Folks have been driving up to Mount Rainier since there were wheels to get the up there.
If you’ve been up to Paradise, you’ll see breathtaking views of the mountain and fields of wildflowers. It wasn’t always so beautiful up there, in fact it sounds like it was a three-ring circus up there in the 1920s and 30s.
“In 1923, the laundry and ice cream plant moved from Longmireto Paradise. In 1927, the Rainier Park Boat Company had a boat rental concession and general store at Reflection Lakes. By 1931, 275 cabins and golf course cover the present flower fields at Paradise. There was also a tent city, and snowshoe rental facility, the guide house, photo shop, a horse rental corral and barn, and the “Tatoosh Club” In the summer thers were also boys camps.”
The Mt. View Cafewas part of the Ford building in Eatonville. Rosemarie Van Cleve says that George Van Cleve Sr. (Pappy) built the building intending this portion of the building to a showroom, but then couldn’t get new cars to showcase. His answer? Turn the spot into a cafe until he could get the cars.
The cafe was light and airy and out the back window there was a view of Mount Rainier. During that period. Babes Cafe(Tall Timbers) was pretty much the only other restaurant. Pappy often managed the cafe and was known for rolling the dice for coffee.
The top floor of the building held four apartments. The Van Cleve family lived in one and rented the other three out.
This 1938 postcard shows a glimpse of what skiing looked like at Mazma Ridgeat Mt. Rainier. It looks much the same today.
“Sublime – that’s the word that best describes the view from Mazama Ridge when Mount Rainier emerges from the clouds. In Spanish Mazama means “mountain goat” and though you won’t see mountain goats in the winter months; you might wish you were a goat when you tackle the steepest pitch just below the ridge.” (VisitRainier.com)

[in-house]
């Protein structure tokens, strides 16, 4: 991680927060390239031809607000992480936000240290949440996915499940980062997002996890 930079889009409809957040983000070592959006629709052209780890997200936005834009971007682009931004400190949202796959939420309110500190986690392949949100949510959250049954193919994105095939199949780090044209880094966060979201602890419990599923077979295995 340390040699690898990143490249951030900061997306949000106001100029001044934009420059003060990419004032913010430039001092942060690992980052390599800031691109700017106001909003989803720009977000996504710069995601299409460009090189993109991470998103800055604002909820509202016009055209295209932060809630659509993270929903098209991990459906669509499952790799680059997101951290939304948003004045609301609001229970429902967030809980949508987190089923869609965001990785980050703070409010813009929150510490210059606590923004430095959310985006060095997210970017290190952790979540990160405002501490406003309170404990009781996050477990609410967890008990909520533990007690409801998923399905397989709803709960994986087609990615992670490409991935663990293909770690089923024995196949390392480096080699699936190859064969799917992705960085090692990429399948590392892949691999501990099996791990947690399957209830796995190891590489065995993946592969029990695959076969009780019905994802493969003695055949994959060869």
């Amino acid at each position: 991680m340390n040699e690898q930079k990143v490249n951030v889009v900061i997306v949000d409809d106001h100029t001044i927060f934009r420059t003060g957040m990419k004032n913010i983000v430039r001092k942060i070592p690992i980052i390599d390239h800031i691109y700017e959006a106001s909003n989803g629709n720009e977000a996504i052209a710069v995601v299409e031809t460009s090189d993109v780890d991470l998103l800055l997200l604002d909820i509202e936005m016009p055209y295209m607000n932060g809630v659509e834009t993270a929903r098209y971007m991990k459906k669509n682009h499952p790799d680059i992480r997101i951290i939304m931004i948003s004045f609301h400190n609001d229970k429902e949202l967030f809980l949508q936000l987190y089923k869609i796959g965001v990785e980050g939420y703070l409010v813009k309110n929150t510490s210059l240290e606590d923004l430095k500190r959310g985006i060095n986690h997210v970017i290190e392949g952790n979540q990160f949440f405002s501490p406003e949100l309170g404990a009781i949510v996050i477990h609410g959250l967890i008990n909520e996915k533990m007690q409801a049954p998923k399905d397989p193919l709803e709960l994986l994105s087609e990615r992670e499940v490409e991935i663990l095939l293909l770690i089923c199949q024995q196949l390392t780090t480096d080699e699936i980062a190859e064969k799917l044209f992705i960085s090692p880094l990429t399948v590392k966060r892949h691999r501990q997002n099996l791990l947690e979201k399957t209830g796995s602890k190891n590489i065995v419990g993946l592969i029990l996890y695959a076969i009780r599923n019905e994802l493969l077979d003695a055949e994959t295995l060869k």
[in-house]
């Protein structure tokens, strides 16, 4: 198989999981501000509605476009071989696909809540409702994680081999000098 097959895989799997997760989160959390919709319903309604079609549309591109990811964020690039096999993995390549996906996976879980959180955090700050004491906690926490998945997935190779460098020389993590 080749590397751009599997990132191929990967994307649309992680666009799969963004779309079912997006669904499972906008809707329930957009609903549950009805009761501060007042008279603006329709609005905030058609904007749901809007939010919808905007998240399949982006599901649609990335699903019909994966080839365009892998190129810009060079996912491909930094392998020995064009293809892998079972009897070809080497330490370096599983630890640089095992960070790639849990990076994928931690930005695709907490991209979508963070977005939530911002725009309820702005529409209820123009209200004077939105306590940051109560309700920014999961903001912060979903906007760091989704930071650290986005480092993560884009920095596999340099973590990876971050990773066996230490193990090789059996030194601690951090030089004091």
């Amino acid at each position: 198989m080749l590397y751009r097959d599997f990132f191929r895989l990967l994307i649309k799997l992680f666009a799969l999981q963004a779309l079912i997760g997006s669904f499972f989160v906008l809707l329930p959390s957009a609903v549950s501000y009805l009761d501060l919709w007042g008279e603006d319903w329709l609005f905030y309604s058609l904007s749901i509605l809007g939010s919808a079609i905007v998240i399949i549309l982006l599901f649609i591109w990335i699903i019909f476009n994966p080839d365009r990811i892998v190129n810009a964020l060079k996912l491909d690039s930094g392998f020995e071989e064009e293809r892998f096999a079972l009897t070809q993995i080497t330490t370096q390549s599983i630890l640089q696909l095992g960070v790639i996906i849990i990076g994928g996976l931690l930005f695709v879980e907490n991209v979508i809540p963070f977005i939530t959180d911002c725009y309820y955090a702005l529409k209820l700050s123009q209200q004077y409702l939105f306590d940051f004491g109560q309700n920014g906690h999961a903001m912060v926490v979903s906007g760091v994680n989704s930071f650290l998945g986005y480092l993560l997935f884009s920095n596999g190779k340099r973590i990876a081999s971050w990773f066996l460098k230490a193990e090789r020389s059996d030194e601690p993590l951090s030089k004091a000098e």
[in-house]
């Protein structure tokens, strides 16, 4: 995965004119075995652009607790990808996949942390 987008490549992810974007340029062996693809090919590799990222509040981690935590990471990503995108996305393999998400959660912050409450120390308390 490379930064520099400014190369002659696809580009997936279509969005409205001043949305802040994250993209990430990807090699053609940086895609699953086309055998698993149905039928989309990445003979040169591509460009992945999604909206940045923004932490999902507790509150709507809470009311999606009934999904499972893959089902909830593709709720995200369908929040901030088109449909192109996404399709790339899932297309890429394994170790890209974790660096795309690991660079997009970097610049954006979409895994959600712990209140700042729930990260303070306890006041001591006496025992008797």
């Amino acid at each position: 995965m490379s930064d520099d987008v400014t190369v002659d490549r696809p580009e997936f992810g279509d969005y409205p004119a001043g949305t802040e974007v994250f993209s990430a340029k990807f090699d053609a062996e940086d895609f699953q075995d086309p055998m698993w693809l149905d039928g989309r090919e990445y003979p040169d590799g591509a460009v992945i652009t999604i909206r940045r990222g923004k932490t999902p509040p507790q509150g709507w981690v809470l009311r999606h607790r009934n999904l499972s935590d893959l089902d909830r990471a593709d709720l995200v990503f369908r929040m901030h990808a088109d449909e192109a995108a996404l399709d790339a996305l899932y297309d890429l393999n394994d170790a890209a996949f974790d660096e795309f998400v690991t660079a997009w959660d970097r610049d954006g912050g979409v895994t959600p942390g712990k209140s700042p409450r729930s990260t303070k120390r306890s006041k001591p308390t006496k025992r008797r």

The back of the card may describe it even better: America’s Greatest Ski Terrain is to be found in Paradise Valley. This mountain glacier wonderland offers a wealth of ski trails over an immense area of hills and valleys, to points of outstanding scenic beauty.
These loggers are taking a break to appreciate Mount Rainier. Sometimes you just have to. It takes your breath away — even for locals.
We take for granted how easy it is to get up in the hills and over the passes. On Sept 4, 1957 Stevens Canyon Highway was finally opened — 24 years after it was begun — linking the east and west sides of the mountain. In 1960, there was extensive flood damage throughout the Park, including a bunch chunk of Stevens Canyon Rd. (Fact Book About Mount Rainier.)
If you’d like to see a cool video of snow being cleared off Stevens Canyon Rd. at Reflection Lakes, just click HERE.
This press shot was taken for a newspaper story in 1971 and captures how Mountain Rainier towers over the town.
Lots of people have asked me, “Aren’t you afraid to live so close to an active mountain?” Actually, it has never crossed my mind. But for those of who are a little nervous, the mountain is monitored 24/7 for seismic activity. If you’re curious how the state would alert people if anything should start shaking and the evacuation plans, just check out the Mt Rainier Volcanic Hazards Response Plan.
And, if you’d like to purchase the original of this picture, it’s on sale at ebay.
“Built in 1917, the Paradise Inn is one of the oldest elevated mountain resorts in the nation and in 1987 was declared a National Historic Landmark. Over its ninety-some year history, the Paradise Inn has housed a number of famous guests, from Shirley Temple to President Harry S. Truman to the crown prince of Norway, proving that the lovely Paradise Valley landscape is truly fit for a king.” (www.threebearslodge.net)
This early shot of Eatonville shows a big of the downtown with Mount Rainier in the background.
Native American Legends
Native Americans saw mountains and male or female. It turns out that depending on the legend, Mount Rainier could be either.
“The Cowlitzhad two legends . . . First, Mount Rainier (Takhoma) and Mount Adams (Pahto) were the wives of Mount St. Helens (Seuq). A terrible quarrel ensued between the wives and during the course of it, Takhoma stepped on all of Pahto’s children and killed htem. The two women turned into mountains.
“Under the next legend, Mount Rainier and Mount St. Helens were once separated by an inland sea. They had a fierce fight over who would rule the region, and hurled hot rocks at each other, shot flames form their sujmits and rained ash on the water between them. The birds finally intervened and took Rainier far inland, then peace settled on the land again.” (Per The Big Fact Book About Mount Rainier.)